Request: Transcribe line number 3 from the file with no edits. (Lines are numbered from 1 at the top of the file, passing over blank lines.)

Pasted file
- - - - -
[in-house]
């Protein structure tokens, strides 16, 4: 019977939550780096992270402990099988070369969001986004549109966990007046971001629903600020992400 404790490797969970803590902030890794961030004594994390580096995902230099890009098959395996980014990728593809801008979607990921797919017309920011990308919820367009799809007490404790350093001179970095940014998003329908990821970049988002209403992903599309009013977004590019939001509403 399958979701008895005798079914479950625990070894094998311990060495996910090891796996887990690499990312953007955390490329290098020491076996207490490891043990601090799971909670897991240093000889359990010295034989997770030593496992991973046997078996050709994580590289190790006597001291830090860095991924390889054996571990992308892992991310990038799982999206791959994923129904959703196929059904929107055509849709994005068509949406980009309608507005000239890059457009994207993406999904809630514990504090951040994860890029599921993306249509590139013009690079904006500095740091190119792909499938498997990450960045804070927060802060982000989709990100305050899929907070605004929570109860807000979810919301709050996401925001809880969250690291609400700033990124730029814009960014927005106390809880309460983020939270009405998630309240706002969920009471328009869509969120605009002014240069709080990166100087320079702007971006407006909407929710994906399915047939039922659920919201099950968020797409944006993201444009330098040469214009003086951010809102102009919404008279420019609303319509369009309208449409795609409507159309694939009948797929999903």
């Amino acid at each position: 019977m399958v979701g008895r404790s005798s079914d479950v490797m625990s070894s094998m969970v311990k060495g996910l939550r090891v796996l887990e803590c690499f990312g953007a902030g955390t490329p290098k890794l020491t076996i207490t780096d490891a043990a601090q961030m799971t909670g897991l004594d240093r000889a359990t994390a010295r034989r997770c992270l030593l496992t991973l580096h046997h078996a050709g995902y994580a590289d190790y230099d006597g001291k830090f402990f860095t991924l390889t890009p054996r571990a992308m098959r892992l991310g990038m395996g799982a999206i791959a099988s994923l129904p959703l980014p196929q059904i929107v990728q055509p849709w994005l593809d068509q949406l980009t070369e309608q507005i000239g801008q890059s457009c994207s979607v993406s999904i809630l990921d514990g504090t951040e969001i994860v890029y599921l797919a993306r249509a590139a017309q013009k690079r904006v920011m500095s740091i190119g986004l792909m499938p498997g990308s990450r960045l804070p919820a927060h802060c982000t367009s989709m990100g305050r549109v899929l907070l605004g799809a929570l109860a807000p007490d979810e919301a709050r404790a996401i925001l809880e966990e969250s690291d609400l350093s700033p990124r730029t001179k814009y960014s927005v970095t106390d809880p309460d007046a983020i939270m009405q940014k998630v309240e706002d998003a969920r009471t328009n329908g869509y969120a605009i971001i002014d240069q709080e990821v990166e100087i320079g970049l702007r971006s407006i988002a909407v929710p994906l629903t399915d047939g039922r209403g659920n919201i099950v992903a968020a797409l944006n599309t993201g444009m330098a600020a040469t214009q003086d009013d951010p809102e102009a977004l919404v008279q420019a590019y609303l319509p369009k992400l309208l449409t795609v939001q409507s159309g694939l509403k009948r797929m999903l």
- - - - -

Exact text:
């Amino acid at each position: 019977m399958v979701g008895r404790s005798s079914d479950v490797m625990s070894s094998m969970v311990k060495g996910l939550r090891v796996l887990e803590c690499f990312g953007a902030g955390t490329p290098k890794l020491t076996i207490t780096d490891a043990a601090q961030m799971t909670g897991l004594d240093r000889a359990t994390a010295r034989r997770c992270l030593l496992t991973l580096h046997h078996a050709g995902y994580a590289d190790y230099d006597g001291k830090f402990f860095t991924l390889t890009p054996r571990a992308m098959r892992l991310g990038m395996g799982a999206i791959a099988s994923l129904p959703l980014p196929q059904i929107v990728q055509p849709w994005l593809d068509q949406l980009t070369e309608q507005i000239g801008q890059s457009c994207s979607v993406s999904i809630l990921d514990g504090t951040e969001i994860v890029y599921l797919a993306r249509a590139a017309q013009k690079r904006v920011m500095s740091i190119g986004l792909m499938p498997g990308s990450r960045l804070p919820a927060h802060c982000t367009s989709m990100g305050r549109v899929l907070l605004g799809a929570l109860a807000p007490d979810e919301a709050r404790a996401i925001l809880e966990e969250s690291d609400l350093s700033p990124r730029t001179k814009y960014s927005v970095t106390d809880p309460d007046a983020i939270m009405q940014k998630v309240e706002d998003a969920r009471t328009n329908g869509y969120a605009i971001i002014d240069q709080e990821v990166e100087i320079g970049l702007r971006s407006i988002a909407v929710p994906l629903t399915d047939g039922r209403g659920n919201i099950v992903a968020a797409l944006n599309t993201g444009m330098a600020a040469t214009q003086d009013d951010p809102e102009a977004l919404v008279q420019a590019y609303l319509p369009k992400l309208l449409t795609v939001q409507s159309g694939l509403k009948r797929m999903l």